In the 13 years it has been in business, Lakeland’s Indie Atlantic Films has carved out a niche in the video and film production industry, producing visuals for businesses, schools and colleges and nonprofit organizations. Now the company has produced its first feature-length film, a documentary that is getting some attention in the American film-festival circuit and already has won a couple of awards.
The 84-minute film, “Fly Like a Girl,” was conceived and directed by Katie McEntire Wiatt, a producer at Indie Atlantic. Her husband, Matt Wiatt, a co-founder of the company, was the film’s co-executive producer (along with Andy McEntire), and other members of the company had roles in filming and editing. It is an expansive look at women in aviation, bringing the stories of pioneering women pilots, including a U.S. senator and an 11-year-old from Tampa, into the present.
Katie Wiatt says the idea for the film arose from her experience teaching fourth grade at Churchwell Elementary School.
“I saw a lot of disconnect between girls and STEM subjects. My principal suggested connecting with Sun ‘n Fun’s Aerospace Center for Excellence. A woman wearing a flight suit showed up, and the girls’ eyes lit up,” she said. “I realized that a lot of girls don’t have a visual of what women are doing (in STEM). Besides, I was really interested in aviation myself.”
Wiatt says that although there are numerous documentaries and feature films about the early days of women in aviation, especially Amelia Earhart, there are few that bring the story to the present day.
“Fly Like a Girl” gives a nod to the early pioneers, but many of the subjects in the film made their mark more recently, such as Patty Wagstaff, the first woman U.S. National Aerobatic Champion; U.S. Sen. Tammy Duckworth, D-Ill., who lost both legs while flying a Blackhawk helicopter in combat in Iraq; and astronaut Nicole Stott.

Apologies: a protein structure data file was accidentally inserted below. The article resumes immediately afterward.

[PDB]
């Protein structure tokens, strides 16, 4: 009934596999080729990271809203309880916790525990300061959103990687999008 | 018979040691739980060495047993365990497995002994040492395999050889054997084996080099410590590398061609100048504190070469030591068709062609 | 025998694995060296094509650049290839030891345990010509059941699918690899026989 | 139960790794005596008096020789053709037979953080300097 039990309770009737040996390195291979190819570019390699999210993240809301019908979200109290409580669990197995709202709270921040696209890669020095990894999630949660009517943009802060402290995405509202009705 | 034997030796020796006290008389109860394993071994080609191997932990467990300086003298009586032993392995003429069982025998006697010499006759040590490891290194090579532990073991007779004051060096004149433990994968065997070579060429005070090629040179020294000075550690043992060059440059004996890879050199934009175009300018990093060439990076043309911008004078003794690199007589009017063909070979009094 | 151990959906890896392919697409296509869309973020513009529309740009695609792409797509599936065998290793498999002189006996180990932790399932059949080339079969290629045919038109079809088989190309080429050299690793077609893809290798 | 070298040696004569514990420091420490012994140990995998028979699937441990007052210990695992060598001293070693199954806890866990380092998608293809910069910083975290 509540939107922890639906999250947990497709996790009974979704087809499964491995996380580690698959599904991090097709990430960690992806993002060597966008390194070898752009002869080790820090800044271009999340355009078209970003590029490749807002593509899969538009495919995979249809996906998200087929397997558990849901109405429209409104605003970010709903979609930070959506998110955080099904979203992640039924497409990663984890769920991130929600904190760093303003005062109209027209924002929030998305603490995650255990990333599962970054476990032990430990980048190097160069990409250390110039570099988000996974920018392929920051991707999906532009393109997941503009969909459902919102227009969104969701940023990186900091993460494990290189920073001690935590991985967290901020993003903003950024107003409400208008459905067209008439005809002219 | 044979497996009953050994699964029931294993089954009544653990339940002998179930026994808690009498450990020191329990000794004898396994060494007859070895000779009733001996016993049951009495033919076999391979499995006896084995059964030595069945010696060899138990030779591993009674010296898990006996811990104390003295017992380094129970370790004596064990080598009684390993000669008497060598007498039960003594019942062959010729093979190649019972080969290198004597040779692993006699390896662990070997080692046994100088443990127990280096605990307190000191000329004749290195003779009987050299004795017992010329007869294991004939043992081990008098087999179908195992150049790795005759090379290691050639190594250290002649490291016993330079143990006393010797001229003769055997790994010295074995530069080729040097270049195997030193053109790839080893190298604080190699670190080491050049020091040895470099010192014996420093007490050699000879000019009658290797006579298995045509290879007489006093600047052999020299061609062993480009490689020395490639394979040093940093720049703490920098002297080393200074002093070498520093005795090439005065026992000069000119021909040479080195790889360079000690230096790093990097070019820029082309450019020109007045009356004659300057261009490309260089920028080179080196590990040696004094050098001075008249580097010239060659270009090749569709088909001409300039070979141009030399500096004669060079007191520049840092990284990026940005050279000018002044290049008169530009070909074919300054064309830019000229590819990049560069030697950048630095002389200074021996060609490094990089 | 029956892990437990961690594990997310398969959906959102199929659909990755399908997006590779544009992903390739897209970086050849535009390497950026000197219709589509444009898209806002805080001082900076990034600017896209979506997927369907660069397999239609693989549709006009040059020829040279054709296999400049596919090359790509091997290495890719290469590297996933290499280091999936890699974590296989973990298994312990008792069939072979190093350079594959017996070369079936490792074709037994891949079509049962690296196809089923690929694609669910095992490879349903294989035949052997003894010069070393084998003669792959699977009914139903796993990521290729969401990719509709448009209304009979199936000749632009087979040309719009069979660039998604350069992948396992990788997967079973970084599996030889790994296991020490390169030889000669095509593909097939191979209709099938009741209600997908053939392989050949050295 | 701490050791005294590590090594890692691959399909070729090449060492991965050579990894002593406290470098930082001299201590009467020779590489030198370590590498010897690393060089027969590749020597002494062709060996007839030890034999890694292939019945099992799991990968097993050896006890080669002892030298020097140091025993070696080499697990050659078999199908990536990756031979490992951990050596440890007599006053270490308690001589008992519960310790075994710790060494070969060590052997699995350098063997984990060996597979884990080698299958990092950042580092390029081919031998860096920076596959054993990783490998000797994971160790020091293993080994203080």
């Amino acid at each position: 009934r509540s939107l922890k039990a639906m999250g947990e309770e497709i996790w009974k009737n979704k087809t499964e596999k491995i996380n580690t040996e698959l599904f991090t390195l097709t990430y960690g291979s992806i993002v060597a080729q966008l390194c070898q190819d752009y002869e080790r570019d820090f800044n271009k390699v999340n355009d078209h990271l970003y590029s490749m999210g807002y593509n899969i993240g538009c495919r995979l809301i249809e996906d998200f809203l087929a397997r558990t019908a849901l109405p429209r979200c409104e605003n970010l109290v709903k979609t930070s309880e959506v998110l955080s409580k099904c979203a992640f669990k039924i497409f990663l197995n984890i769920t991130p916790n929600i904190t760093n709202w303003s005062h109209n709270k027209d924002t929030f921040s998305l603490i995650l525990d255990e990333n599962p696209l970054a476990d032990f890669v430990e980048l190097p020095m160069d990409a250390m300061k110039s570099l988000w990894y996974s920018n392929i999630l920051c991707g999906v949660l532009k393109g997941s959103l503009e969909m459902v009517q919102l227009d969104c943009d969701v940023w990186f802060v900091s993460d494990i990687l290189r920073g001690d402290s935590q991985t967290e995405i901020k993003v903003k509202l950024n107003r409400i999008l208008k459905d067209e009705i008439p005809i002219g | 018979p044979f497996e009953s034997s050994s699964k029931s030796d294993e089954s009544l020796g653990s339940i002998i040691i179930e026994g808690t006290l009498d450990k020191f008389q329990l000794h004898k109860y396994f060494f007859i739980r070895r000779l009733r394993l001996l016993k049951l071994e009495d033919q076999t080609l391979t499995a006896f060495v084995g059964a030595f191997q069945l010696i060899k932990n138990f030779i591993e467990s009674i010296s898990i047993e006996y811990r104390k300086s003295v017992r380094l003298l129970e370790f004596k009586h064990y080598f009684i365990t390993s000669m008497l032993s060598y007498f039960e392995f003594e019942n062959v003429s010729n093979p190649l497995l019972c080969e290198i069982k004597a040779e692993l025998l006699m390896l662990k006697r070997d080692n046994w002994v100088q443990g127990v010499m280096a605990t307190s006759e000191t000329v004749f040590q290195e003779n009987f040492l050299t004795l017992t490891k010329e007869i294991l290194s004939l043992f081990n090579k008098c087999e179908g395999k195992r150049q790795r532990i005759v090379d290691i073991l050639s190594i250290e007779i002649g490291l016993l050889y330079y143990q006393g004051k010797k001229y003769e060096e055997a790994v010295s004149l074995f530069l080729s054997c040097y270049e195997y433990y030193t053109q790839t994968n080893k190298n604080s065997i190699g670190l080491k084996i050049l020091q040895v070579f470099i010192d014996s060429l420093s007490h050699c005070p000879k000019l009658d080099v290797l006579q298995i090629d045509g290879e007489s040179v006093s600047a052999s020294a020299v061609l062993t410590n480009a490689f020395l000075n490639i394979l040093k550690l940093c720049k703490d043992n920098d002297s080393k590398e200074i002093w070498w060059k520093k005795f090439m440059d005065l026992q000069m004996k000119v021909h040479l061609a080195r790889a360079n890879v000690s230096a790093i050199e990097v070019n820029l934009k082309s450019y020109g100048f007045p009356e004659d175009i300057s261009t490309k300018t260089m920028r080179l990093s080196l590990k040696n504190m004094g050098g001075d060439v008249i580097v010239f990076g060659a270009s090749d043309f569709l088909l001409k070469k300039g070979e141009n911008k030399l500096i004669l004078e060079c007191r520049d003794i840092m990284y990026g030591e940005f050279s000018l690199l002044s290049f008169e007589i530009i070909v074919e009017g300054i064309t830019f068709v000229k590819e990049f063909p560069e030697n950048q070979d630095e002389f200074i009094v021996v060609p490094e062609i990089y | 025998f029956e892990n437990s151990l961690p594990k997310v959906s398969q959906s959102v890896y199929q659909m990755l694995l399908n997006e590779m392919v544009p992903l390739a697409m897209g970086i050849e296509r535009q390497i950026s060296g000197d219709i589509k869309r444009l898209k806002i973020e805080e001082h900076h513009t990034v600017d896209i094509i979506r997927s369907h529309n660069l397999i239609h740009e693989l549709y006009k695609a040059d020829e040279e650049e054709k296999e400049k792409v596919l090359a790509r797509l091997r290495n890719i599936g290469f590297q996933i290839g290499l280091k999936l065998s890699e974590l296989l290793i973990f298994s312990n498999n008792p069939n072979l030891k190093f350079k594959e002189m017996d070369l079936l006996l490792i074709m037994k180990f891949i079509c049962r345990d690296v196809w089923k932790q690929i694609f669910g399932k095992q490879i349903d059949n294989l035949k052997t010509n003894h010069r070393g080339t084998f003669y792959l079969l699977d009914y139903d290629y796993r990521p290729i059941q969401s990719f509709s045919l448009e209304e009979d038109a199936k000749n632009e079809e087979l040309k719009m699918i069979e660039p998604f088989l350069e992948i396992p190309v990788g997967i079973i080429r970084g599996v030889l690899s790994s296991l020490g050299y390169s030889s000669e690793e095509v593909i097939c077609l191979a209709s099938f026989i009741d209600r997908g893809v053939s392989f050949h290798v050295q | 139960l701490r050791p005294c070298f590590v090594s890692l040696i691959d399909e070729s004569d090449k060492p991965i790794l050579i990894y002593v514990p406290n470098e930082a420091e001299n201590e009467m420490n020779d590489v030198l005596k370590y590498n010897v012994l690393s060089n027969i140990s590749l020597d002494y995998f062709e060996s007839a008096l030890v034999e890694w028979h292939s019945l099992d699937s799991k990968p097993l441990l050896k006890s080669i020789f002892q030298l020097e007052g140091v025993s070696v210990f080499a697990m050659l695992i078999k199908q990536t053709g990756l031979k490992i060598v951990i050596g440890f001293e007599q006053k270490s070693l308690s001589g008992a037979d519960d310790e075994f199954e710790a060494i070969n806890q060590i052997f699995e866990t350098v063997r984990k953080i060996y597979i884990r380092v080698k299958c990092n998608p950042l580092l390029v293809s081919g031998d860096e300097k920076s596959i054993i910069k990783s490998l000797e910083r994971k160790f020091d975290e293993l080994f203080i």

A star of the film is Afton Kinkade, an 11-year-old who is learning to fly, and appears in the film looking the part, in aviator sunglasses and a flight jacket.
“That was the most fun part of the film,” Wiatt says. “Her story is sort of woven throughout.”
The Wiatts went into the project unsure of whether they would succeed at capturing such an ambitious subject. Indie Atlantic self-funded the film, one reason it took three years to complete, but the team continued to plug away at it.
“You can’t story-board a documentary, but we kept aiming for the stars and we started getting some high-level interviews,” Matt Wiatt says. “The fun part was in the editing, putting the story together.”
“Fly Like a Girl” has been accepted into a dozen film festivals so far. It has won the Best Feature Documentary award at the Hot Springs (Ark.) International Women’s Film Festival. On Oct. 26, it will be one of five feature-length documentaries to be screened at the SCAD Savannah Film Festival, a notable festival in the circuit. And on Sunday, Katie Wiatt will be present in Wichita, Kan., to receive the DoXX Spotlight Award for the top woman-directed documentary at the Tallgrass Film Festival.
“It’s an amazing honor. It’s a testament to the power of the story. People want to hear more women-centered stories. We fell in love with it,” Katie Wiatt says. “The ultimate goal is that women can look at a woman on the screen and see possibility for themselves.”
The Wiatts are working on a distribution deal for the film and plan to screen it sometime early next year in Lakeland.
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